TRUST YOUR MEAT THERMOMETER. We took the steaks out of the oven at 125 degrees exactly. You’ll see how lovely the result was in a moment.

Now, the steaks need to rest for 10 minutes after removing them from the oven. Place the steaks on a serving platter, and sprinkle the desired amount of blue cheese or Gorgonzola (we used Gorgonzola) on each steak. Cover tightly with aluminum foil and set aside. Be patient. The steak needs to rest before it’s chewed up.

Now, TURN OFF YOUR OVEN but leave the potatoes in until the rest of the meal is prepared.

While the steaks are resting, it’s time to prepare the veggies. They’re both very quick preps and were done at exactly the 10-minute mark when we cooked ’em last night.

First, you take your spinach:

spinach

Wash it well and pat it dry. Place a large skillet on the stove, and over medium heat saute one clove of minced garlic in one tablespoon of olive oil. Once the garlic begins to brown and is fragrant, add the spinach in batches, stirring constantly to coat. Once the spinach is SLIGHTLY wilted and it will all fit into the skillet, cover the skillet, remove it from the heat, and allow it to steam and wilt.

Next you take your mushrooms:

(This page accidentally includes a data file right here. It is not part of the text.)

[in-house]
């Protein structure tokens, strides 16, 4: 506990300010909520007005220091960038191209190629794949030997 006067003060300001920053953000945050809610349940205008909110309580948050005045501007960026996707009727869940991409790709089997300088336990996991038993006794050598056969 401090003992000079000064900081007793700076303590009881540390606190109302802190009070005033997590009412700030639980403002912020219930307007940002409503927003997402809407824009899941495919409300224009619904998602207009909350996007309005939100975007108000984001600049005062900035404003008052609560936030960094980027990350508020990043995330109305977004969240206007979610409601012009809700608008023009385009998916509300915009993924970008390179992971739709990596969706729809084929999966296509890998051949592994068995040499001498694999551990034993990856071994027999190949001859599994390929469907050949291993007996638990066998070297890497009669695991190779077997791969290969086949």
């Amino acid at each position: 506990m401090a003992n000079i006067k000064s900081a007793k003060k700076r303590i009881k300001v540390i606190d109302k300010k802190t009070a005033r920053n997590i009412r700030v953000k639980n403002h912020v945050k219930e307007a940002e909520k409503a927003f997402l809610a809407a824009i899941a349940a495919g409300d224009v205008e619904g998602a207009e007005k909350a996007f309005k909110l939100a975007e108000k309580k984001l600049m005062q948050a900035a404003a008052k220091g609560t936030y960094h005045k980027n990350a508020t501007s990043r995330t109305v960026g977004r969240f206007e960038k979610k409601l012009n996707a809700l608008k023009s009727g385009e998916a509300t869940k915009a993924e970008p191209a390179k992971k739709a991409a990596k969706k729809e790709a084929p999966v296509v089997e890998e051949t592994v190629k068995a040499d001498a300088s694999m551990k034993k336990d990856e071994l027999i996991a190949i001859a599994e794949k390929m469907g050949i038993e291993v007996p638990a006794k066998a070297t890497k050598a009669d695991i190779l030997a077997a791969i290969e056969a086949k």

shrooms

Wash them and pat them dry. In a medium saucepan over medium heat, melt one tablespoon of butter. Once the butter is melted, add the mushrooms and stir to coat. Add one tablespoon of Worcestershire sauce and stir to coat. Keep stirring until the mushrooms have softened and the sauce has slightly thickened, about five minutes. Cover and remove from heat.

Now remove the potatoes from the oven. Uncover the steaks. Cry a little at their loveliness. Dish up the steak, potatoes, spinach, and mushrooms. Arrange prettily on a plate and take a picture, like so:

platefulperfection

DO YOU SEE THAT PERFECTION? Feel free to click on the picture and view a larger size to bask in all of its glory.

Serve with your steak sauce of choice (though it doesn’t need it), maybe some sour cream and butter for the potatoes, maybe some salt and pepper for the spinach and mushrooms. Oh, and more wine. Celebrate the gastronomical glory that is steak.

You’re welcome.

(Cross-posted at Snerkology.)

Un-rutting.

29 Jan

I love to cook. Have I mentioned?

However, every now and then I find that we’ve gotten into a culinary rut. I keep making the same round of stuff, week after week. The food is still quite excellent (of course, I made it), but it’s all starting to get a little old.